Journalist Saqib Mugloo, who was physically assaulted by government forces a day after the Fateh Kadal encounter on October 16, says the mechanism of the state security apparatus is "heavily running on journalists while they are out to report." He adds that is has become difficult to report facts in a state where journalists are met with abuse and assault.

As per the annual report of media watchdog, Reporters without Borders, out of 180 countries India ranks at 138th place in press freedom, citing the main reason as 'physical violence' against journalists.

Referring to Kashmir, RSF said in their report that "coverage of regions that the authorities regard as sensitive, such as Kashmir, continues to be very difficult". It added that foreign reporters are barred from the region and the "internet is often disconnected there". Furthermore, Kashmiri journalists working for local media outlets "are often the targets of violence by soldiers acting with the central government's tacit consent".

Another report titled Kashmir's Media in Peril notes that in Kashmir, along with the Maldives, is a zone in South Asia in "need of urgent intervention to protect press freedom and journalists' rights".

The report has said that the media has "suffered in the form of killings, direct attacks, intimidation, threats and pressures from various quarters. Twenty-one journalists have been killed due to the conflict – either directly targeted or caught in the crossfire."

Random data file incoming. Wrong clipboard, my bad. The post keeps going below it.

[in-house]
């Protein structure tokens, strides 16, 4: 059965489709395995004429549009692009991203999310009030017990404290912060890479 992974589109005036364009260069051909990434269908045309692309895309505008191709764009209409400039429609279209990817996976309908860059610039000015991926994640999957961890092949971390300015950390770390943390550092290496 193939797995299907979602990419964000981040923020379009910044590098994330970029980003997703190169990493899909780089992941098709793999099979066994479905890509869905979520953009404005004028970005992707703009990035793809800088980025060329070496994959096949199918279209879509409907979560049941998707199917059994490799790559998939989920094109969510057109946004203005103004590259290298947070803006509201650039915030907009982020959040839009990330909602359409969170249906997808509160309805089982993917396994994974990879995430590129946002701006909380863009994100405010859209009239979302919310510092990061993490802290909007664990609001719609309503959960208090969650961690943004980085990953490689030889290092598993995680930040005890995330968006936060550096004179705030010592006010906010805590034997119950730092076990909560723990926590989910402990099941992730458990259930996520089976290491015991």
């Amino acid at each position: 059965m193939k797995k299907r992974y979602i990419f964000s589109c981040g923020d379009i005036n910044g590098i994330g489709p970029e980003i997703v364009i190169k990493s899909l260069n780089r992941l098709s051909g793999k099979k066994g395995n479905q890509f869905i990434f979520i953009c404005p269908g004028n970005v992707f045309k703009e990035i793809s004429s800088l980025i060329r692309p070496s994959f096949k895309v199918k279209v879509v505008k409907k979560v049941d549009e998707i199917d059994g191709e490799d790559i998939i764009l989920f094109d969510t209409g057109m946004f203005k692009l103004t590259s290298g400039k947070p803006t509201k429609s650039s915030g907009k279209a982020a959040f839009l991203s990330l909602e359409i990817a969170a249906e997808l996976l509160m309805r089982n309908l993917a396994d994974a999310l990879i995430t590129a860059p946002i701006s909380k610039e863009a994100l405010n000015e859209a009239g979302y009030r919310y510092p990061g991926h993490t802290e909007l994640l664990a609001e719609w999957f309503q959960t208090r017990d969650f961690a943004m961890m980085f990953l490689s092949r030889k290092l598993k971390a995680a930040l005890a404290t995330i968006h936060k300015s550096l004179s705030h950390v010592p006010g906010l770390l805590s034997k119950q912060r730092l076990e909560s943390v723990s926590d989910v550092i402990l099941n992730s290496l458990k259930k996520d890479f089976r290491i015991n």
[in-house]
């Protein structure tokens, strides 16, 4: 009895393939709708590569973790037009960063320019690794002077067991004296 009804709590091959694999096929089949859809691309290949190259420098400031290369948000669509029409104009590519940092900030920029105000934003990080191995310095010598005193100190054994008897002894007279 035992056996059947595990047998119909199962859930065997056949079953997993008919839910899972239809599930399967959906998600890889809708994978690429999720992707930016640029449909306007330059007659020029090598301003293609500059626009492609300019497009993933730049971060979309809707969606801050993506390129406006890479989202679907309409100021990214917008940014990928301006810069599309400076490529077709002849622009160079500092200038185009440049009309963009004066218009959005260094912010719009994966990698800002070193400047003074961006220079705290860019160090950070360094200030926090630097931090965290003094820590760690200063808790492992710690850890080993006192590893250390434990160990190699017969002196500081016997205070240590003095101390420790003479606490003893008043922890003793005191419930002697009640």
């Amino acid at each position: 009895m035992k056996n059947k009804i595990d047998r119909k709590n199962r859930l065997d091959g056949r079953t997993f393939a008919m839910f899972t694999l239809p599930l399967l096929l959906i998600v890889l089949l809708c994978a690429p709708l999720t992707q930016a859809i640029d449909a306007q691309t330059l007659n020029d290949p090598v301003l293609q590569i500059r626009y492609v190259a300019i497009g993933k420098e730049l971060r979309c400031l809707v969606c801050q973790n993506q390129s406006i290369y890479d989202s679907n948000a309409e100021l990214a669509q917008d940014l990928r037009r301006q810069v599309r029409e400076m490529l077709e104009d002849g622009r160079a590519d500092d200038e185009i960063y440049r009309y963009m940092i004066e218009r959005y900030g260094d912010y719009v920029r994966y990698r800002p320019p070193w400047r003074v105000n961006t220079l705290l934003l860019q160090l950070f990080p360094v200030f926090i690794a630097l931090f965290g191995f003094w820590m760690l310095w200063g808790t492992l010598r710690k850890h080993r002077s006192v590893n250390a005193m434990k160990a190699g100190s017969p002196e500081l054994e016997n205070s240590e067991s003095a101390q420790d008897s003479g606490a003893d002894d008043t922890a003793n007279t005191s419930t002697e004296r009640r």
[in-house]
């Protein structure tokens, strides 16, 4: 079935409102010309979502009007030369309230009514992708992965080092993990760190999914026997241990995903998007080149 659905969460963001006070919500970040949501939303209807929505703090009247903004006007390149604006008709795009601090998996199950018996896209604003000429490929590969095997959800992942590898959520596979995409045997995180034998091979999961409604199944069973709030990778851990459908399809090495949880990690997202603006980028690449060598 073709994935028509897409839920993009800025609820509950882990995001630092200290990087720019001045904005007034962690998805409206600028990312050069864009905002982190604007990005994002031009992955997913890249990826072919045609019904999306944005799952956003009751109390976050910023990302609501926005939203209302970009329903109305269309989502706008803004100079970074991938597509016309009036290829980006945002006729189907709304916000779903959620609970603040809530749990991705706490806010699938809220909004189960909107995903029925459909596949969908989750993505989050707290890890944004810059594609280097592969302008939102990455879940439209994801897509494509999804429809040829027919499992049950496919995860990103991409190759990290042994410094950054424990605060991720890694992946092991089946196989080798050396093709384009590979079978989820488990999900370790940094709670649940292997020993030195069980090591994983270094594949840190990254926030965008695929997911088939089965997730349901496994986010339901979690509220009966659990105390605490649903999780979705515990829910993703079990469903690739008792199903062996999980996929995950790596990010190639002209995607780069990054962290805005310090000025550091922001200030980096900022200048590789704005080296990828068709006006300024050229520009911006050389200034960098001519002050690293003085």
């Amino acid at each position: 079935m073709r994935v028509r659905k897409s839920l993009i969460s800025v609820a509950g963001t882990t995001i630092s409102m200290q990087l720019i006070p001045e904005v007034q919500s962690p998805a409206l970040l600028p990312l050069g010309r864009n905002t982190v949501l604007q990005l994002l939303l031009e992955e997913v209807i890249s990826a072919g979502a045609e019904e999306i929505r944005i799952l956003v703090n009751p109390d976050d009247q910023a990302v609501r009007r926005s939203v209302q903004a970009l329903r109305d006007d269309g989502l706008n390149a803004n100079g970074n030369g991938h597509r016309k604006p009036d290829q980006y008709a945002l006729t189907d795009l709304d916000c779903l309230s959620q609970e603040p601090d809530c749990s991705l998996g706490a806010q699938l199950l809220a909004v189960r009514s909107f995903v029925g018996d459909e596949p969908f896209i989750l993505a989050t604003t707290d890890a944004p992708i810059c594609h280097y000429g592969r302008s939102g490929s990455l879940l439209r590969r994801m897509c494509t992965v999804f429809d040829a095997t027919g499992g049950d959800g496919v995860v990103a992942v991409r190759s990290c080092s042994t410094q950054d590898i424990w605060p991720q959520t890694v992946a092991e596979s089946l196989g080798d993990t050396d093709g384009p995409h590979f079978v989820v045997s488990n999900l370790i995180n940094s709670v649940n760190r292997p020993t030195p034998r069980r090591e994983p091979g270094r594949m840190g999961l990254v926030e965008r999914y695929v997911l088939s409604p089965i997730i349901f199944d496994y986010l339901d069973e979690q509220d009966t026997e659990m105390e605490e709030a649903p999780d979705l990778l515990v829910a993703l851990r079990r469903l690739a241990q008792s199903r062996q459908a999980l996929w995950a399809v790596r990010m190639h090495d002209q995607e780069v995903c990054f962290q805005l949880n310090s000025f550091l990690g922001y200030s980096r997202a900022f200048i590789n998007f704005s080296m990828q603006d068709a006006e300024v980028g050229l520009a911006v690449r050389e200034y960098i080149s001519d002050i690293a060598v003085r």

Read also: Blinded in Kashmir: Scores of women injured by India's counter-insurgency crackdown

Many promising journalists have also had to quit their profession before they could start off due to these threats. Shreen Hamdani, now a teacher, used to work as an online editor for a local magazine. She tells The New Arab that journalists in the region "work tirelessly but are offered peanuts in return, which makes many aspiring journalists switch off and turn to other professions."

Journalist Mohammad Raafi, who works for local daily Kashmir Reader, tells The New Arab: The media sector in Kashmir is financially unorganised. It does not guarantee job security to its workers. Journalists with university degrees and professional skills are paid peanuts. Many journalists give up their career in media and switch to other options primarily because of lack of financial security in the sector."